The financial burden of a civil service appeal discourages many employees from filing. However, a successful employee may be able to recover the attorneys fees she spent on the appeal. Our attorneys handle civil service appeals for all of New Jersey’s Public Employees, such as police officers, teachers, firefighters, and administrative persons. Because we are concerned about the impact on our clients’ pocketbooks, we are always looking to see if we can shift the financial burden to the public employer.
This is important to the individual employee, of course, but also to the public at large. America is a democracy, and one of the key points to any form of a democracy is access to the government. Since the judiciary is one of the coequal branches of government, access to the court house is an important right. Shifting the costs of litigation to the employer after an employee’s successful appeal is one way to keep the doors to justice open to less well-off employees.
This principal was applied recently by in the case of In re Anthony Hearn, heard by the Appellate Division of the Superior Court of New Jersey. Anthony Hearn was a certified public accountant in the New Jersey Office of Compliance Investigations. He was an “unclassified” employee of the State of New Jersey. Hearn was demoted for allegedly violating certain provisions of the State’s anti-discrimination policy.
Hearn appealed to the Merit System Board (“MSB”), the predecessor of the current New Jersey Civil Service Commission, which referred the case to an administrative law judge (“ALJ”) for a hearing. The ALJ found that Hearn did not discriminate, and recommended Hearn be reinstated to his previous job with back pay he would have earned during his demotion and payment of attorneys fees by the State. The MSB agreed and reinstated Hearn, but refused to award back pay or order reimbursement of his attorneys fees. Hearn appealed to the Appellate Division of New Jersey’s Superior Court.
The Appellate Division agreed that Hearn had not proven that he was entitled to back pay. The burden rests squarely on the employee to prove back pay he allegedly lost because of his employer’s wrongful action. Thus, after proving that the employer took illegal action, an employee must prove that he suffered lost pay as a result, and the amount of pay he lost. Hearn did not offer any evidence of what he lost so he could not recover his lost pay.
The court disagreed about the attorneys fees, however, it held that the award of attorneys fees was mandatory under New Jersey’s Civil Service laws and regulations. This is true regardless of whether the employee was in a career or unclassified civil service position. Likewise, while the MSB had found that the demotion was not disciplinary. The Appellate Division disagreed and found that a demotion for an alleged violation of an anti-discrimination policy was indeed a disciplinary act, and therefore Hearn was entitled to have the Department of Education reimburse him for his attorneys fees. The MSB’s (and now the Civil Service Commission’s) regulations require the award of attorneys to employees who successfully fight disciplinary charges. The current version of the regulation (which merely changes MSB to Civil Service Commission) states that “The Civil Service Commission shall award partial or full reasonable counsel fees incurred in proceedings before it and incurred in major disciplinary proceedings at the departmental level where an employee has prevailed on all or substantially all of the primary issues before the Commission.” Thus, when a disciplinary action is taken against a public employee in New Jersey and the employee prevails, the employer must be required to pay the employee’s attorneys fees.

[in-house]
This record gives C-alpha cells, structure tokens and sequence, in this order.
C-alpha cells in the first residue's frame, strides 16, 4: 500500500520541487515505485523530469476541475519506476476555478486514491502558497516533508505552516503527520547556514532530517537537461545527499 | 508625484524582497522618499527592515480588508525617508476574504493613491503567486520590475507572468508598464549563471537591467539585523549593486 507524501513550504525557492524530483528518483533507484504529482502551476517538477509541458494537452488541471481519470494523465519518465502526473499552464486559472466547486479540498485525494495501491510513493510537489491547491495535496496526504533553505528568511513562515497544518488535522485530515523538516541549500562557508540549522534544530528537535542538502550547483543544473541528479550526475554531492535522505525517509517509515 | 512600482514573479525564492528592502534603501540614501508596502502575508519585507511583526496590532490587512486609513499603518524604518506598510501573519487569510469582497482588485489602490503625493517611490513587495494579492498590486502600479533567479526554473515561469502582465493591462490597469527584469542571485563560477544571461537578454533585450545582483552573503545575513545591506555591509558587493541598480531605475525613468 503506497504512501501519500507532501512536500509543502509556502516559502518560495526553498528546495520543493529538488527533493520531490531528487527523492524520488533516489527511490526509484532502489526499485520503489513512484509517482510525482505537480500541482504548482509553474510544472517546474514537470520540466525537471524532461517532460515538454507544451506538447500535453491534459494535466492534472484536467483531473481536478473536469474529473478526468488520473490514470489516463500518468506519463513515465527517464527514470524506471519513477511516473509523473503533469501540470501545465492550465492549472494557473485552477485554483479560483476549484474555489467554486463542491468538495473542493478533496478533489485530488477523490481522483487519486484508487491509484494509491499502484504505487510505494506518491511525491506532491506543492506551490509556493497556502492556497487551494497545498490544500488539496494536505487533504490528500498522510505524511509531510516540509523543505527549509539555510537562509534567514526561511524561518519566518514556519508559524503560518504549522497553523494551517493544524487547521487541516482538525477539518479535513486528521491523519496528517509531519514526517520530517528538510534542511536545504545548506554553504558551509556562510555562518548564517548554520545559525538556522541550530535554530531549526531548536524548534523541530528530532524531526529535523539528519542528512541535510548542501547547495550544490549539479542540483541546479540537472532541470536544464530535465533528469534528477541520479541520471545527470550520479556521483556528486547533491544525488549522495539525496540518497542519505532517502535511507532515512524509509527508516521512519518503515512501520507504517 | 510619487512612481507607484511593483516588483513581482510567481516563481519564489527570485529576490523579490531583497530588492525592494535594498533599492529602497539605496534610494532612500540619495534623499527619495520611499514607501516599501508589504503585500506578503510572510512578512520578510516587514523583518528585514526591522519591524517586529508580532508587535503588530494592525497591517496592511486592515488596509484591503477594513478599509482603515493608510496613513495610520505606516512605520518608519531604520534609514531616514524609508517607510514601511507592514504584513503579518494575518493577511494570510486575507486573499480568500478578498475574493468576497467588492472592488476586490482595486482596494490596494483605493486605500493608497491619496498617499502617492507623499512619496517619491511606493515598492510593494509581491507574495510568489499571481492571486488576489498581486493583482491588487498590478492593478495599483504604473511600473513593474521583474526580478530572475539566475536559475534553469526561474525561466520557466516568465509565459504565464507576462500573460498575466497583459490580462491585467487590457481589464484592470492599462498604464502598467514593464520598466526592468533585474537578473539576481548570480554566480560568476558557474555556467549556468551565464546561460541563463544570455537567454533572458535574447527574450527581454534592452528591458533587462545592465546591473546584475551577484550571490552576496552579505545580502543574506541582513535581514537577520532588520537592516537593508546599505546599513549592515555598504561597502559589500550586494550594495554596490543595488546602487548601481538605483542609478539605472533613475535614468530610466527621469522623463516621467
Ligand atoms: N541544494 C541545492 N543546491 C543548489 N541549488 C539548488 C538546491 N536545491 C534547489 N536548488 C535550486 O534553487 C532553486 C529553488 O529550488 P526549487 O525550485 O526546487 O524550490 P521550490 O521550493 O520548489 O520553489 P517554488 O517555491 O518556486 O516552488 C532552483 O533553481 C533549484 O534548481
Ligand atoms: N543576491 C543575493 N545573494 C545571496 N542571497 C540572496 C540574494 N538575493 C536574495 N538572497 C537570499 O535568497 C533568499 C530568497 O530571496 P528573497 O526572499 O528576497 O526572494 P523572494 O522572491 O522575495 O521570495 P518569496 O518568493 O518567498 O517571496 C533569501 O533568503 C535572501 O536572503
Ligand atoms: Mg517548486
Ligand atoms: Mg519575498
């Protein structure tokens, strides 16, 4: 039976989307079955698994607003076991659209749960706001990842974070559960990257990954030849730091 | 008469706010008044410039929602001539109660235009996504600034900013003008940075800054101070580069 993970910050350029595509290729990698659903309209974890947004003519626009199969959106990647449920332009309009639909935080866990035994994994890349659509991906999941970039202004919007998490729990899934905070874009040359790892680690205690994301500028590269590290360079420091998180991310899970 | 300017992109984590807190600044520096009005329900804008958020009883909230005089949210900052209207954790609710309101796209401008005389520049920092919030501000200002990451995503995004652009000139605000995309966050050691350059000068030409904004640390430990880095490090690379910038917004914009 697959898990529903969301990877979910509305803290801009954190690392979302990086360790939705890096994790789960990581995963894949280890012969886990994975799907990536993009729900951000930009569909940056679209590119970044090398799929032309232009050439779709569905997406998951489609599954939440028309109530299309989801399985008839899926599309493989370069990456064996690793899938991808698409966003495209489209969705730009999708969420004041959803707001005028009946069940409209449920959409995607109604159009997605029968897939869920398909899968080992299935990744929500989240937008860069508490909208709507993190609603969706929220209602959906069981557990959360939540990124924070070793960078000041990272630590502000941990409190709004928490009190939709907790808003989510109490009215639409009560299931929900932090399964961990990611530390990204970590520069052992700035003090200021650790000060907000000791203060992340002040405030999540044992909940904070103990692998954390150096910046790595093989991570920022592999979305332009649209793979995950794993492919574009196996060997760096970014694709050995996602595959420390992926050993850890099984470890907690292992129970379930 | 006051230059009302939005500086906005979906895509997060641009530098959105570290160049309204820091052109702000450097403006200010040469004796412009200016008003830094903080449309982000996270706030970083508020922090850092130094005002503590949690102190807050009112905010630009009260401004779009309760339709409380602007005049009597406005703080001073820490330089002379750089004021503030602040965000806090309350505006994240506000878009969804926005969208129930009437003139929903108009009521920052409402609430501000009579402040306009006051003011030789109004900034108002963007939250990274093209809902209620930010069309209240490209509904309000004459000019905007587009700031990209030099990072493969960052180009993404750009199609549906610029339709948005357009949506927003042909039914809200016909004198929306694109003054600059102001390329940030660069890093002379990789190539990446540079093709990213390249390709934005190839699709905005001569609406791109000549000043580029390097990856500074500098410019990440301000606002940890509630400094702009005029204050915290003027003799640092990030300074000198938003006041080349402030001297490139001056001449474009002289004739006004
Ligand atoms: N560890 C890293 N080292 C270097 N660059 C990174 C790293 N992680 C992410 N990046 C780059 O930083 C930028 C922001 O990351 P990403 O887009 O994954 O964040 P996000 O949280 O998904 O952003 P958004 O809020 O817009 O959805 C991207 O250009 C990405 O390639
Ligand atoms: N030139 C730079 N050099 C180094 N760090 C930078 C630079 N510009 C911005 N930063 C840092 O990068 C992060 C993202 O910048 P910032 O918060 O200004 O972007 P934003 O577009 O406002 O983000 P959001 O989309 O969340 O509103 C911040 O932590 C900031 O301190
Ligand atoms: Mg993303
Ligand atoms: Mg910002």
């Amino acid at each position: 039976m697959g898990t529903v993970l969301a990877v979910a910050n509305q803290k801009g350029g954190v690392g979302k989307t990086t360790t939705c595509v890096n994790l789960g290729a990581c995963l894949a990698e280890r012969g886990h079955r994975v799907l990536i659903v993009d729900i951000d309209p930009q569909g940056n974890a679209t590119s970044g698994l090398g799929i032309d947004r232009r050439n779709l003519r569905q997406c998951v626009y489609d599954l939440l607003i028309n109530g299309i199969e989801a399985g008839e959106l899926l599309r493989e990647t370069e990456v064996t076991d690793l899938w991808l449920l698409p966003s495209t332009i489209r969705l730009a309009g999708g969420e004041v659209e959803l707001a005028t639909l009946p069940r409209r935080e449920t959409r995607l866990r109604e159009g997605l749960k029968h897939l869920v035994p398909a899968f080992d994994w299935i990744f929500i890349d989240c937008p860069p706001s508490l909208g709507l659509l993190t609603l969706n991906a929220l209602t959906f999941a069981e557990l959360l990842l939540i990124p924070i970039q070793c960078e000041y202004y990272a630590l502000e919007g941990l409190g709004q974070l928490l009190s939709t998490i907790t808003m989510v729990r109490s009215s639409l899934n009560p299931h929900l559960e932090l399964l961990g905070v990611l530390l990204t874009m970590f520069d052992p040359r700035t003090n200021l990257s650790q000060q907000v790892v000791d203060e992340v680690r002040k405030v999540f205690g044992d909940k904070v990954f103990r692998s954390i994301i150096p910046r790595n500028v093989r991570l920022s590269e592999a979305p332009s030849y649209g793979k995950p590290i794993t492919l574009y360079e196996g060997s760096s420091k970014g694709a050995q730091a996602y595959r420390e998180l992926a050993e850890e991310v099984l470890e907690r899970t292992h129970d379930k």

Indeed, the Appellate Division noted that even if the charges weren’t disciplinary, the New Jersey Administrative Code provides that MSB could have awarded counsel fees “for sufficient cause based on the merits of the particular case.”
So the bottom line is that attorneys fees are available if an employee wins a civil service appeal of disciplinary action, and may possibly be available in other appeals as well provided that the employee demonstrates “sufficient cause.”
Our employment attorneys represent public employees in appeals of discipline and other wrongful action by employers before New Jersey’s Civil Service Commission. Call us at (973) 890-0004 or e-mail us to set up an appointment for a consultation. We are here to help.